Yakuza Weapon (2011) poster

Yakuza Weapon (2011)


(Gokudo Heiki)

Japan. 2011.


Directors/Screenplay – Tak Sakaguchi & Yudai Yamaguchi, Based on the Manga by Ken Ishikawa, Producers – Yoshinori Chiba, Toshiki Kimura & Syuichi Takashino, Photography – Masakazu Oka, Music – Nobuhiko Morino, Visual Effects Supervisor – Tsuyoshi Kazuno, Makeup Effects Supervisor – Yoshihiro Nishimura, Production Design – Nori Fukuda. Production Company – Nikkatsu.


Tak Sakaguchi (Shozo Iwaki), Shingo Tsurumi (Kurawaki), Mei Kurokawa (Sister Nayoko), Jun Murakami (Tetsu), Cay Izumi (Sumire), Akaji Maro (Kenzo Iwaki)


Shozo Iwaki, the son of the head of a yakuza family, has been away in South America as a hired fighter, where he has developed a fearlessness, not even afraid of walking into gunfire. He returns to Japan to find that his father has been murdered and the family operation taken over by his subordinate Kurawaki. Shozo swears vengeance but in attempting to bring down Kurawaki, his arm and leg is severed by fire from a helicopter-mounted machine-gun. Government agents come and rebuild Shozo with heavy weaponry attachments, turning him into a cyborg weapon, with the intent of taking down Kurawaki.

Tak Sakaguchi is a former underground street fighter who was discovered by director Ryuhei Kitamura and appeared as the lead in Versus (2000). Since then, Sakaguchi has had a modest career both as a fight choreographer and an actor in films such as Battlefield Baseball (2003) and Dead Ball (2011), among other works. He has been given the director’s chair three times with Be a Man! Samurai School (2008) and Yoroi Samurai Zombie (2008), while he was also one of three directors on Mutant Girls Squad (2010). Yakuza Weapon was his fourth directed film to date.

With Yakuza Weapon, Tak Sakaguchi was handed the manga Gokudo Heiki by the late Ken Ishikawa, which appeared in Shonen Ace magazine between 1994-6. Sakaguchi was given a limited budget and tight schedule to bring the film in on and so recruited Yudai Yamaguchi, who had directed him in Battlefield Baseball, Chromartie High School (2005), Dead Ball and the subsequent One Percenter (2023), to come and help. Yamaguchi had written Versus and went on to direct The Present (2005), Tanami: The Baby’s Curse (2008), Abductee (2013), Chin-Yu-Ki: The Journey to the West with Farts (2016) and Rokuroku: The Promise of the Witch (2017), as well as episodes of the anthologies Ten Nights of Dreams (2006), An Encyclopaedia of Unconventional Women (2009) and The ABCs of Death (2012). He also co-directed Meatball Machine (2005).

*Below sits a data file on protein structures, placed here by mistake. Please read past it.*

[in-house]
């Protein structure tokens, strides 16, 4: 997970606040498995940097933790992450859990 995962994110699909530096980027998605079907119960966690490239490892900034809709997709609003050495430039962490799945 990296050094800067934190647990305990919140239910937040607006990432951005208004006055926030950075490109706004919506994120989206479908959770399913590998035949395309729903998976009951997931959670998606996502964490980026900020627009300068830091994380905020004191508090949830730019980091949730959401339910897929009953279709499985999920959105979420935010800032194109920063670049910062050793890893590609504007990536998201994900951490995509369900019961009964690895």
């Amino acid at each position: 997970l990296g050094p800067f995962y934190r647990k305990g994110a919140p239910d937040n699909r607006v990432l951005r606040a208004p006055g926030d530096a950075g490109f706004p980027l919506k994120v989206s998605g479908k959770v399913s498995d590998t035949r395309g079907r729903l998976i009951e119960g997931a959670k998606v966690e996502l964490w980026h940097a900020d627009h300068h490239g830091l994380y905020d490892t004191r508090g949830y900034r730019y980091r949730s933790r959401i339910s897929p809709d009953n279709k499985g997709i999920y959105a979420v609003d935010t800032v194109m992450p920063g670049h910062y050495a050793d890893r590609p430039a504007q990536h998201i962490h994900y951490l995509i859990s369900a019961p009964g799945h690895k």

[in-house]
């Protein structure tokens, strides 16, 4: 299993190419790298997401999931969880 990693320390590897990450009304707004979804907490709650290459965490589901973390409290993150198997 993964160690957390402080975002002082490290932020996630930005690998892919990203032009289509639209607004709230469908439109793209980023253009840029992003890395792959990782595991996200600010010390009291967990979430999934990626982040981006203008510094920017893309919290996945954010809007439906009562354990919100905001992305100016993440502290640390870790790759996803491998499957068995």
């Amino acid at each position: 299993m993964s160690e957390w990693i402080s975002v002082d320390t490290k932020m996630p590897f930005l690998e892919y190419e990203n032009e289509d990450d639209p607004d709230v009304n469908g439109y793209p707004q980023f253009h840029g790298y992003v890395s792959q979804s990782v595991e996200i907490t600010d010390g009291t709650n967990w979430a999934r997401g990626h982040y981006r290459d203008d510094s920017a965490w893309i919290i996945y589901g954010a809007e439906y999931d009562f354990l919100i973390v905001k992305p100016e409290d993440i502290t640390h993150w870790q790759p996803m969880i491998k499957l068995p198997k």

It is possible to tell which sections of Yakuza Weapon are made by which director. You get the impression that Tak Sakaguchi made the earlier sections in which he plays the yakuza family heir on the vengeance trail, while the latter half takes a turn into gonzo over-the-top splatter effects, which would seem to be Yudai Yamaguchi’s specialty, given that this is the type of films he has made elsewhere.

Tak Sakaguchi in Yakuza Weapon (2011)
Tak Sakaguchi (also the film’s co-director) as the Yakuza Weapon

The first half dealing with Tak Sakaguchi trying to reclaim his family’s Yakuza title is poorly made. On the basis of this, I would readily have dismissed Yakuza Weapon as the worst of the films in the Gonzo Japanese Splatter Movie fad. The tone is over-the-top silliness – as witness the opening scenes in South America where Sakaguchi wades into oncoming gunfire while proclaiming “You can only get hit if you’re afraid of getting hit.” These scenes look cheap and quickly shot with little or no time for reshoots. Everything is pitched at a shrill cartoonish level where nobody seems to be taking the show seriously.

Yamaguchi turns his half into another of the Gonzo Japanese Splatter Films. There has been a fad for these ever since the 2000s, films that come filled with buckets of gore, over-the-top violence and methods of despatch, novelty weapons. See the likes of Attack Girls’ Swim Team vs. the Undead (2007), Hard Revenge, Milly (2008), Tokyo Gore Police (2008), Robo Geisha (2009), Samurai Princess (2009), Vampire Girl vs Frankenstein Girl (2009), Big Tits Zombie (2010), Gothic & Lolita Psycho (2010), Helldriver (2010), Zombie Ass: The Toilet of the Dead (2011), Dead Sushi (2012) and Bloody Chainsaw Girl (2016), among others. It’s been part of the fad since The Machine Girl (2008) and Mutant Girls Squad to have protagonists with weapons attachments that screw on to the body, although the whole cyborg Yakuza was previously conducted in the early Takashi Miike film Full Metal Yakuza (1997).

In these scenes, Yudai Yamaguchi lets all stops go and throws in a demented range of scenes with Tak Sakaguchi shredding and splattering bodies with his Gatling gun attachment arm, even holding one of the nurses up in mid-air on top of a hail of gunfire while he lies on the operating table, not to mention has knees that handily turn into rocket launchers. One of his opponents is a woman who is picked up and wielded as a weapon where her vagina also turns out to be a rocket launcher.

Trailer here

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